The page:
In 1503 de Gonneville, challenging the Portuguese policy of mare clausum, sailed from Honfleur in Normandy with his crew and the help of two Portuguese pilots, heading for the East Indies. When he reached the Cape of Good Hope his ship L'Espoir (The Hope) was diverted to an unknown land by a storm. In 1505 he returned claiming to have discovered the "great Austral land," which he also called the "Indies Meridionale." According to de Gonneville, he had stayed six months in this idyllic place, where the inhabitants didn't have to work because of the riches. De Gonneville stated that this land was six weeks' sail east of the Cape of Good Hope.
De Gonneville's tale was forgotten until 1663, when Jean Paulmier de Courtonne, Canon of the Church of Saint-Pierre at Lisieux, a relative of de Gonneville's, published a book called Memoirs Concerning the Establishment of a Christian Mission in the Austral Land, in which he claimed to be the great-grandson of an "Indian" brought back to France by de Gonneville in 1505.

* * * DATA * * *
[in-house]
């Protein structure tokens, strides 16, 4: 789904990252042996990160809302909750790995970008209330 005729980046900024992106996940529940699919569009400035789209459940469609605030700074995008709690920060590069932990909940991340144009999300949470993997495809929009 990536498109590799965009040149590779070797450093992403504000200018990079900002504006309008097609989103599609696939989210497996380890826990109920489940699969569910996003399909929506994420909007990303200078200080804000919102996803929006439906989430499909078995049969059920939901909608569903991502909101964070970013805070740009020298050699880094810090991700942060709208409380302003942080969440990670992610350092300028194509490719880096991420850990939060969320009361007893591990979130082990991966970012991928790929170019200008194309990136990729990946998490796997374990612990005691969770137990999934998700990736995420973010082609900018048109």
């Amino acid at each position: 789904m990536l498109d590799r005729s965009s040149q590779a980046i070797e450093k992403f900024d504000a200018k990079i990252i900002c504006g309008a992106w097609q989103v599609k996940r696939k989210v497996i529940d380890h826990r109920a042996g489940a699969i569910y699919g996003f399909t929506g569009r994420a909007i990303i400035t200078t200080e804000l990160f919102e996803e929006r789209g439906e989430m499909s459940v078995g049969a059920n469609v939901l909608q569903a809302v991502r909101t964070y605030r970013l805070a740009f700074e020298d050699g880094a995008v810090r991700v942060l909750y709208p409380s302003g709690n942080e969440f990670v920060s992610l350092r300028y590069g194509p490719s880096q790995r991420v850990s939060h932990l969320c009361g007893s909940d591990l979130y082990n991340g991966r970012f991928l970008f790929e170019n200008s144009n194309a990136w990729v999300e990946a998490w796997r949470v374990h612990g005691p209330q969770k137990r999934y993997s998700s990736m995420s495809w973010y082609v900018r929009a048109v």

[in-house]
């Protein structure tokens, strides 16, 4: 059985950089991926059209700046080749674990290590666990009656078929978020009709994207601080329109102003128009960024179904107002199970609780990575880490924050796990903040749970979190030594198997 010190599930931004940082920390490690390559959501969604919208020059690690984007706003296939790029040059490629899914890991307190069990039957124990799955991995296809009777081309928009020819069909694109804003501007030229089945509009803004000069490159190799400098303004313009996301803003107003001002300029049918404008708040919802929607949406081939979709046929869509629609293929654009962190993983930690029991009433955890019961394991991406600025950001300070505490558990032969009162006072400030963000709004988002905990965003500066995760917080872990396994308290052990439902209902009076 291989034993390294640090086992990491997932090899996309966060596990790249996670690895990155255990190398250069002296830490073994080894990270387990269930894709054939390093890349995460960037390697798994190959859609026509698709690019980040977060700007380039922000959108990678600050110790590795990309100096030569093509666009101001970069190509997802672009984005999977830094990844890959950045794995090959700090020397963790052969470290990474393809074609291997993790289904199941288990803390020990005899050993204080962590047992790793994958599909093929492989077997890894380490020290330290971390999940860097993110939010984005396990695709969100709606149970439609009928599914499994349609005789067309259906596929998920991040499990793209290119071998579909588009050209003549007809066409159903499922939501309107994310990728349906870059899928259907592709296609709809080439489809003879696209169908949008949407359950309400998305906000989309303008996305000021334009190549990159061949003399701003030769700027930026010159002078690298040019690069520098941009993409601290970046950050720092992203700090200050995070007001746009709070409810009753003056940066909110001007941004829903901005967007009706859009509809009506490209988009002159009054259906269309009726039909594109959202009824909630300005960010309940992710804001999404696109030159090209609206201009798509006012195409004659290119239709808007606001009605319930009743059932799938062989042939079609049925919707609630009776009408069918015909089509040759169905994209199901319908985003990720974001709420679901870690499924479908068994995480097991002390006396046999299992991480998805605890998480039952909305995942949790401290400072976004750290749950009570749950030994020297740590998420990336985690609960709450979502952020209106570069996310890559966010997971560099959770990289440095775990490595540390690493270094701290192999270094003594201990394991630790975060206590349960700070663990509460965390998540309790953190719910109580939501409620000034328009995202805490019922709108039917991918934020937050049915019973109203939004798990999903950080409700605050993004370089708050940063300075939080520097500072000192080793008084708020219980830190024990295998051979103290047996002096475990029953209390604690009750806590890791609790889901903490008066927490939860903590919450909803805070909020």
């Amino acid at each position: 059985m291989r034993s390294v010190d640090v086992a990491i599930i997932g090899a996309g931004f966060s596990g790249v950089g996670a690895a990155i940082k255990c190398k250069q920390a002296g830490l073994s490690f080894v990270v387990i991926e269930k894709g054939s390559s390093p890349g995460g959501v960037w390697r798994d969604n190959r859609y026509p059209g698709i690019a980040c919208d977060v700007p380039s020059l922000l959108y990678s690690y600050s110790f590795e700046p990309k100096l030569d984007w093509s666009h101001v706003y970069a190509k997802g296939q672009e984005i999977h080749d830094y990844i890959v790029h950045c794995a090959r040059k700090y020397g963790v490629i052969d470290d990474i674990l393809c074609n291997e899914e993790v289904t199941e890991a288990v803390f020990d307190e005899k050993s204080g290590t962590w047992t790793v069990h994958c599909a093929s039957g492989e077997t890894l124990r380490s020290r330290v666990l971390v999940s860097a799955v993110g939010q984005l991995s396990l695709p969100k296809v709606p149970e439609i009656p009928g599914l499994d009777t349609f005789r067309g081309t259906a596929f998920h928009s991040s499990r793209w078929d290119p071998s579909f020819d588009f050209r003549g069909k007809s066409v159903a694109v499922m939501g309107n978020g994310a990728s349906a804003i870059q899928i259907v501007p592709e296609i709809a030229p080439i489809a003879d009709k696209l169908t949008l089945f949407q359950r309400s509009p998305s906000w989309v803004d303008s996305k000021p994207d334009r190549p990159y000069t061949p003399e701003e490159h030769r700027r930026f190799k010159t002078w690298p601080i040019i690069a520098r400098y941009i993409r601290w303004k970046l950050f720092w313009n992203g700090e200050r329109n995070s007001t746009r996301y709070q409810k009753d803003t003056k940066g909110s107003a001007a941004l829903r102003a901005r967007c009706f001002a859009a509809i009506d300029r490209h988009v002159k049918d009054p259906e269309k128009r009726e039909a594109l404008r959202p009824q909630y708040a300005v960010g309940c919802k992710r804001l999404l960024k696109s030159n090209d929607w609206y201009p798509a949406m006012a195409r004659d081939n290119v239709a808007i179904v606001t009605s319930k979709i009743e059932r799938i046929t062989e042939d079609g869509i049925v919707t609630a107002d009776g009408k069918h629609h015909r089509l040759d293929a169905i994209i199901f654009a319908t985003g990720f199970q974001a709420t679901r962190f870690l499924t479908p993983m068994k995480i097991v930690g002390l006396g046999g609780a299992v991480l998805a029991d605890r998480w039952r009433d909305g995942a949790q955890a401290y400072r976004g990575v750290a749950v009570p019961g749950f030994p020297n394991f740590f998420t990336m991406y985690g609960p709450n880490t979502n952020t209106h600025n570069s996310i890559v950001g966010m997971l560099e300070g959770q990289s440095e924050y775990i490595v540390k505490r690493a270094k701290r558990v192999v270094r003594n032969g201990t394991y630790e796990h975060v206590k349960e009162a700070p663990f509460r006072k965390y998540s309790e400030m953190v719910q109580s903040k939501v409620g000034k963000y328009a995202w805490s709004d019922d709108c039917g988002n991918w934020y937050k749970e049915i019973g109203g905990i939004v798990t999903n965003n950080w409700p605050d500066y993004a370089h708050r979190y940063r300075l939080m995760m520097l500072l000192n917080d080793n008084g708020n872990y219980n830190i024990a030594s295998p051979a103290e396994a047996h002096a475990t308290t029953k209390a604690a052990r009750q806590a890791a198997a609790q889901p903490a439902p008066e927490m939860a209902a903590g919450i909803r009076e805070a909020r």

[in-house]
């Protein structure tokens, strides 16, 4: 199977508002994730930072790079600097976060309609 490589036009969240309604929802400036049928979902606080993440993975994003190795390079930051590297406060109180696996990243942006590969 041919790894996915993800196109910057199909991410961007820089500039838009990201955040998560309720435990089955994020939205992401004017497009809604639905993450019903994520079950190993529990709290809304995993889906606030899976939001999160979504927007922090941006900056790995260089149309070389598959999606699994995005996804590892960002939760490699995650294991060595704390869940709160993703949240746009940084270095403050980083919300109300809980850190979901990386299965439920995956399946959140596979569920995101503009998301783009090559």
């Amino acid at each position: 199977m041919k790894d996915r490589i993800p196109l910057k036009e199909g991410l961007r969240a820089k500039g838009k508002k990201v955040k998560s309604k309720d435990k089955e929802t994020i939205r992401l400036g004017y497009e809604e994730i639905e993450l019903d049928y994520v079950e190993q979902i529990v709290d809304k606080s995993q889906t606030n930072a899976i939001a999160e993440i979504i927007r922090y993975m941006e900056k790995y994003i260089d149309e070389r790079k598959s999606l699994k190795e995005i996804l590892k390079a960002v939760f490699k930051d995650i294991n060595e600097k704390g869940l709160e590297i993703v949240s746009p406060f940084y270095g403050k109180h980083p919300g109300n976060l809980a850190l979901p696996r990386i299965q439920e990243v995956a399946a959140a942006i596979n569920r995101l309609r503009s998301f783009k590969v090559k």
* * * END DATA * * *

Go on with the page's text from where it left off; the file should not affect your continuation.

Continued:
De Courtonne's claims struck a chord at a time when French patriotism was offended at the success of the Dutch and the English in making new discoveries in the South Pacific. De Gonneville's long forgotten tales were revived as the basis of a French claim over these new lands. This belief grew in the 18th century and led to French expeditions such as those of Bouvet, Bougainville, and Kerguelen.
It is now known that the lands that Gonneville discovered were not the legendary Terra Australis, or as has also been proposed, Madagascar, but are part of the coast of Brazil on and around Santa Catarina Island, and that the inhabitants he encountered, one of whom, Iça-Mirim (whose name the French rendered as Essomericq) was taken back to France and married Gonneville's daughter, were Carijó Indians.